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MembraneBlue: Visualization to Dye For


MembraneBlue: Visualization to Dye For


If you'd like better visualization during membrane peeling but are worried about the potential toxicity of intraoperative agents, a new option from Dutch Ophthalmic may improve surgical efficiency without compromising on safety, the company says.


Thanks to improvements in surgical techniques and the increased safety measures of newer vitrectomy systems, surgeons are operating earlier in disease processes, says Denver's Brian C. Joondeph, MD. As a result, he says, membranes a little more difficult to see and the use of staining agents is increasing.

The latest, MembraneBlue 0.15% from Dutch Ophthalmic USA, has some unique advantages, he says: (1) potentially less toxicity than other agents; (2) superior staining of epiretinal membranes, and (3) the ability to visualize less prominent but still symptomatic membranes, such as proliferative vitreoretinopathy occurring in retinal detachment cases. "If all of the membranes are not removed, the retina remains contracted and may not stay in place," he says. "With MembraneBlue, we can now peel these membranes and have a better chance of successfully reattaching the retina."

Dr. Joondeph, who was part of the clinical trials in New Zealand that led to the drug's worldwide approval, has been using the dye since 2001. "Having an aid like this allows for safer and faster surgery," he says.


MembraneBlue 0.15% has twice the concentration of trypan blue (the active dye), than the company's VisionBlue used for anterior segment surgery, which is why it does such a good job of dyeing epiretinal and internal limiting membranes, says the company. "It provides surgeons with a demarcation line" between membrane and retina, says Scott Hamor, national sales and marketing director for Dutch Ophthalmic USA.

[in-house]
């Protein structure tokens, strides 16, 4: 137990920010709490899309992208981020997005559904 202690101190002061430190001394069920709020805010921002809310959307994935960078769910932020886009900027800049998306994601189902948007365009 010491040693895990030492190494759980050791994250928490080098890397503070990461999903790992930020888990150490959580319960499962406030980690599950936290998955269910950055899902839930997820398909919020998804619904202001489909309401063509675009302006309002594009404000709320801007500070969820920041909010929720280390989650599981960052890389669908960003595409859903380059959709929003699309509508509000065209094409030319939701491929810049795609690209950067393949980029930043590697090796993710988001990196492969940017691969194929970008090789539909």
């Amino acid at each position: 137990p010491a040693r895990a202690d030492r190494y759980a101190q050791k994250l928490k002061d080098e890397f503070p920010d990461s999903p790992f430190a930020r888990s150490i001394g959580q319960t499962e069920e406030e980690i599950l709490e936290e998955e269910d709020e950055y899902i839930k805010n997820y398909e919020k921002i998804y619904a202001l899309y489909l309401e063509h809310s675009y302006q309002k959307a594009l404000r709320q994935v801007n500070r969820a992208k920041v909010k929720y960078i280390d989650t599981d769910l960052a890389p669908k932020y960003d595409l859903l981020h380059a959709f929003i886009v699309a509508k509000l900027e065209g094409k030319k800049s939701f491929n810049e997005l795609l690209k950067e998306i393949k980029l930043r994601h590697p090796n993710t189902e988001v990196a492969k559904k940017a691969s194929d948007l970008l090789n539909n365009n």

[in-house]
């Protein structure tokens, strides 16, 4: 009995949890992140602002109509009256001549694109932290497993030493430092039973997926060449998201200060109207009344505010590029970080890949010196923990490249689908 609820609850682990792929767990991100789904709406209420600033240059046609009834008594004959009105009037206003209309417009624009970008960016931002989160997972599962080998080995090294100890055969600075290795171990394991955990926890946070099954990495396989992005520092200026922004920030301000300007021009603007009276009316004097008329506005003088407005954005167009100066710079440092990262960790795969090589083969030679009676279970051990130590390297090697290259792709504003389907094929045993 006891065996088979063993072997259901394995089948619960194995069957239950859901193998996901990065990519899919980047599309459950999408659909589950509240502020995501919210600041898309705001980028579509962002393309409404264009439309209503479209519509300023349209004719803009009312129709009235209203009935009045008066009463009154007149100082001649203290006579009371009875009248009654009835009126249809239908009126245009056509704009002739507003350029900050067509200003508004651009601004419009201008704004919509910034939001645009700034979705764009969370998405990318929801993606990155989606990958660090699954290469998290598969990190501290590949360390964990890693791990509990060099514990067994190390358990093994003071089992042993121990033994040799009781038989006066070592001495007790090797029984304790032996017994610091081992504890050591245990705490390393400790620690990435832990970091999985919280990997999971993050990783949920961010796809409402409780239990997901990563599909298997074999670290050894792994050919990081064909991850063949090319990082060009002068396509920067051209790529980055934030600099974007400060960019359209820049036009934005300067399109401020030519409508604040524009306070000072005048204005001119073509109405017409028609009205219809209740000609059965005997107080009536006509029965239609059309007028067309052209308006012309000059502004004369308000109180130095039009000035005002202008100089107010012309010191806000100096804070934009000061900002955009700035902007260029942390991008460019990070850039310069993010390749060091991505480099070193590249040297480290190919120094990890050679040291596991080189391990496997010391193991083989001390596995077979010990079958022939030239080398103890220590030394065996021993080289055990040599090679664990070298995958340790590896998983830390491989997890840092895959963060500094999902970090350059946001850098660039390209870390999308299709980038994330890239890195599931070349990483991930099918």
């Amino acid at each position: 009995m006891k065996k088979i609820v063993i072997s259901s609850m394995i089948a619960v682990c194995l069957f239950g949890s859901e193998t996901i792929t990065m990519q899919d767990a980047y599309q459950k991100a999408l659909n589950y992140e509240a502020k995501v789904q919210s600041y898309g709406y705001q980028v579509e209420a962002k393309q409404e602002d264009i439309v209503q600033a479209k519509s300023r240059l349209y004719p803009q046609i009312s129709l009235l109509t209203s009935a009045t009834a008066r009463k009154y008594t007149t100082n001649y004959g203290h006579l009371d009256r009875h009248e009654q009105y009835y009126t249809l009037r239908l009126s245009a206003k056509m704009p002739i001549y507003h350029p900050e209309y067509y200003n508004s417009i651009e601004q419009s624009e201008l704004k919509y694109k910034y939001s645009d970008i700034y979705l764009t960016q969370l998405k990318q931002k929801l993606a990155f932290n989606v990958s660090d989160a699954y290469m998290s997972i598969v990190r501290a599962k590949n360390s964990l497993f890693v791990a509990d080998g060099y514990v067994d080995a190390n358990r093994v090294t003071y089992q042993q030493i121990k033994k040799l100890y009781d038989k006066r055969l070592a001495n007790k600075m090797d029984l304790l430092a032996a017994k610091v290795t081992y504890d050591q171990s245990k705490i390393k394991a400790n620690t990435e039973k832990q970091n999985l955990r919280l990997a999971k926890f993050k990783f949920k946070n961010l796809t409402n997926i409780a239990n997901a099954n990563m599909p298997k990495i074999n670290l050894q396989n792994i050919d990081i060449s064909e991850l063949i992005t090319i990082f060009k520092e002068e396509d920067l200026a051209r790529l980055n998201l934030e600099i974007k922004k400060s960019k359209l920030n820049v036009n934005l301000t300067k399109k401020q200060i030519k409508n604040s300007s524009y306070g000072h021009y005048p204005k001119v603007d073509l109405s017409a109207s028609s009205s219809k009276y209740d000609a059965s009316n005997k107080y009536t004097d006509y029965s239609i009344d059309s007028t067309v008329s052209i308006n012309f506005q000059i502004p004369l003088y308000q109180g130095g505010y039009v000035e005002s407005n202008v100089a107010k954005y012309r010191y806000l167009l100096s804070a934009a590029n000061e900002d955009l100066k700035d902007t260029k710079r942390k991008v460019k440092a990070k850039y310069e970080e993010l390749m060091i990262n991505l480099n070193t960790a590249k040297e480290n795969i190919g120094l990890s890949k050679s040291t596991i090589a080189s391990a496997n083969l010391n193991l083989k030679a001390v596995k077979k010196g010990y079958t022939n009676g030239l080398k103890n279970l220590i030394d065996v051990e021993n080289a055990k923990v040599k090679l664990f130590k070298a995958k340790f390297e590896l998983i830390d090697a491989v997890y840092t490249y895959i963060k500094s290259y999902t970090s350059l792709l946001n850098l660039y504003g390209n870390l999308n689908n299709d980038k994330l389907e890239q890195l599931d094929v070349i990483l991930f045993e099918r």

"Membranes are translucent," adds Dr. Joondeph, "and if they are difficult to visualize they are difficult to peel."

In addition, the company states that documented data show that trypan blue is quite safe; at its concentration there is very little or no disruption of the RPE and very limited documentation of postoperative scotomas.

Lastly, Mr. Hamor says that other visualization dyes need to be mixed in a sterile environment, filtered, and finally transferred to a syringe. He states that with those steps involved, issues of sterility come into play. "MembraneBlue comes in sterile packages so you just take the vial out, put a needle on it and you are ready to inject it," he concludes.


MembraneBlue is supplied in single-use, 2.25 ml syringes filled to a volume of 0.5 ml. There are two ways to inject the dye.

"The first option is to fill the eye with fluid and just slowly inject the dye over the macula and let it settle," says Dr. Joondeph. "The other option is to partially or almost completely fill the eye with air, then inject the dye and gravity will settle the dye to the macula and do the staining."

Above: ERM staining by MembraneBlue in a macular pucker patient. Below: the dye is used for better visualization of the ILM during macular hole surgery.


By injecting MembraneBlue in an air-filled vitreous cavity, the intraocular membranes are stained without diluting the dye, he says.

Dr. Joondeph says that either way is fine but that there are times when putting an air bubble in the eye may compromise the view a little bit, so surgeons may prefer the alterative approach in those cases.

For more information on MembraneBlue, visit